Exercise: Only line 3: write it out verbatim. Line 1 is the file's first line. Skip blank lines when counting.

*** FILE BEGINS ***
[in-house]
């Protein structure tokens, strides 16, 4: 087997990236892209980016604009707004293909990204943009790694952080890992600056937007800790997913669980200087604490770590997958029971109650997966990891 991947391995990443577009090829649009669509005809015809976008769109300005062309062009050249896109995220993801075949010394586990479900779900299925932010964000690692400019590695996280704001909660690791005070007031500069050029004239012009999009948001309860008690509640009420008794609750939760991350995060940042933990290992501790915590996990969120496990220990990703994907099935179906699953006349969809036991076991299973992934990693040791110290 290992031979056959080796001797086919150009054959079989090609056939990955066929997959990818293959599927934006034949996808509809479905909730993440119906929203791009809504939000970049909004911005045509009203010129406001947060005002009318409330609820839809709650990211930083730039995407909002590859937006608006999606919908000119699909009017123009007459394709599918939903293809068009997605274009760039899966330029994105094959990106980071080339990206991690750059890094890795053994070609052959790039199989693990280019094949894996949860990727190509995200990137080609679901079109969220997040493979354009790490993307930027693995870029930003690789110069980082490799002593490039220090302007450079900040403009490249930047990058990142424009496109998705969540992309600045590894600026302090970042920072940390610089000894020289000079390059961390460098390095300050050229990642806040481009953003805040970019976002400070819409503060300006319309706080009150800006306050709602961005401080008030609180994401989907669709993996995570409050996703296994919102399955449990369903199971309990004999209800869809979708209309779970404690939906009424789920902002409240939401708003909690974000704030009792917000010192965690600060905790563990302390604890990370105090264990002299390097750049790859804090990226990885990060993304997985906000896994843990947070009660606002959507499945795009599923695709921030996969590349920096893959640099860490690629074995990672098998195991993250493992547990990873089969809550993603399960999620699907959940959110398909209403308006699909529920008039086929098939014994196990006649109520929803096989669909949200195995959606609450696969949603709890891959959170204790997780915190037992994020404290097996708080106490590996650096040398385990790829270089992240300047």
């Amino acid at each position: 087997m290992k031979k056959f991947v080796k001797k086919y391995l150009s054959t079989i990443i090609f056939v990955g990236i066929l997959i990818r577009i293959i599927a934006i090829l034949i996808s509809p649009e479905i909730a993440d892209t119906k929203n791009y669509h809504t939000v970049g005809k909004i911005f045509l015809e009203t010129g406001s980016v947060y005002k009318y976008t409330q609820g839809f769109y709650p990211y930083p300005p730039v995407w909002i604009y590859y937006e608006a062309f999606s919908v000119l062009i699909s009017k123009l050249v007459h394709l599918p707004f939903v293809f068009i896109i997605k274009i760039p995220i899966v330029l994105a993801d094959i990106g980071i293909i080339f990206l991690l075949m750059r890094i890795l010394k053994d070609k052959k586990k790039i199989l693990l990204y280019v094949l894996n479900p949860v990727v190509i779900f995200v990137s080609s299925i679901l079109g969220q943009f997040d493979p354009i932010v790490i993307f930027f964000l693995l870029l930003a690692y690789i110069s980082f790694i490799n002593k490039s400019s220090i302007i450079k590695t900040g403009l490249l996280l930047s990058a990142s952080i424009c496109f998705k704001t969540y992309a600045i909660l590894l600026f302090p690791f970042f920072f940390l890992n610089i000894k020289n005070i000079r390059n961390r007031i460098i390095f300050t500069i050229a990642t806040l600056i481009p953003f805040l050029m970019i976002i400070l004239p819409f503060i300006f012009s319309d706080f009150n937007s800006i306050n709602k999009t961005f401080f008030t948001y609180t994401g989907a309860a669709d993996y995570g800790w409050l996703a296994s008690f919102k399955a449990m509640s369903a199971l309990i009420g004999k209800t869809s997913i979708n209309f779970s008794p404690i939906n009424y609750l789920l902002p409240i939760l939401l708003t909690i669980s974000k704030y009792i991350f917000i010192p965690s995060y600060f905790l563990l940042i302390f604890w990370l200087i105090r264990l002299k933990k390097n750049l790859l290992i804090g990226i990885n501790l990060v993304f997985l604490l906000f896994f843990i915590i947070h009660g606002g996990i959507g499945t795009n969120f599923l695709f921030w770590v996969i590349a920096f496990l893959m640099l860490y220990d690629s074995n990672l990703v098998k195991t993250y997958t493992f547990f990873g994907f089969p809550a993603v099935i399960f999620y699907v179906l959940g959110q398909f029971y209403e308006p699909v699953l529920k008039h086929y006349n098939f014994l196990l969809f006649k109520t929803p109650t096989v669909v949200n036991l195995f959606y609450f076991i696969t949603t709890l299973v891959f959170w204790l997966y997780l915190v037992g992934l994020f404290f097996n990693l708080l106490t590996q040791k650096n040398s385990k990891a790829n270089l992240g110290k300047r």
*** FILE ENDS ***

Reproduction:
């Amino acid at each position: 087997m290992k031979k056959f991947v080796k001797k086919y391995l150009s054959t079989i990443i090609f056939v990955g990236i066929l997959i990818r577009i293959i599927a934006i090829l034949i996808s509809p649009e479905i909730a993440d892209t119906k929203n791009y669509h809504t939000v970049g005809k909004i911005f045509l015809e009203t010129g406001s980016v947060y005002k009318y976008t409330q609820g839809f769109y709650p990211y930083p300005p730039v995407w909002i604009y590859y937006e608006a062309f999606s919908v000119l062009i699909s009017k123009l050249v007459h394709l599918p707004f939903v293809f068009i896109i997605k274009i760039p995220i899966v330029l994105a993801d094959i990106g980071i293909i080339f990206l991690l075949m750059r890094i890795l010394k053994d070609k052959k586990k790039i199989l693990l990204y280019v094949l894996n479900p949860v990727v190509i779900f995200v990137s080609s299925i679901l079109g969220q943009f997040d493979p354009i932010v790490i993307f930027f964000l693995l870029l930003a690692y690789i110069s980082f790694i490799n002593k490039s400019s220090i302007i450079k590695t900040g403009l490249l996280l930047s990058a990142s952080i424009c496109f998705k704001t969540y992309a600045i909660l590894l600026f302090p690791f970042f920072f940390l890992n610089i000894k020289n005070i000079r390059n961390r007031i460098i390095f300050t500069i050229a990642t806040l600056i481009p953003f805040l050029m970019i976002i400070l004239p819409f503060i300006f012009s319309d706080f009150n937007s800006i306050n709602k999009t961005f401080f008030t948001y609180t994401g989907a309860a669709d993996y995570g800790w409050l996703a296994s008690f919102k399955a449990m509640s369903a199971l309990i009420g004999k209800t869809s997913i979708n209309f779970s008794p404690i939906n009424y609750l789920l902002p409240i939760l939401l708003t909690i669980s974000k704030y009792i991350f917000i010192p965690s995060y600060f905790l563990l940042i302390f604890w990370l200087i105090r264990l002299k933990k390097n750049l790859l290992i804090g990226i990885n501790l990060v993304f997985l604490l906000f896994f843990i915590i947070h009660g606002g996990i959507g499945t795009n969120f599923l695709f921030w770590v996969i590349a920096f496990l893959m640099l860490y220990d690629s074995n990672l990703v098998k195991t993250y997958t493992f547990f990873g994907f089969p809550a993603v099935i399960f999620y699907v179906l959940g959110q398909f029971y209403e308006p699909v699953l529920k008039h086929y006349n098939f014994l196990l969809f006649k109520t929803p109650t096989v669909v949200n036991l195995f959606y609450f076991i696969t949603t709890l299973v891959f959170w204790l997966y997780l915190v037992g992934l994020f404290f097996n990693l708080l106490t590996q040791k650096n040398s385990k990891a790829n270089l992240g110290k300047r």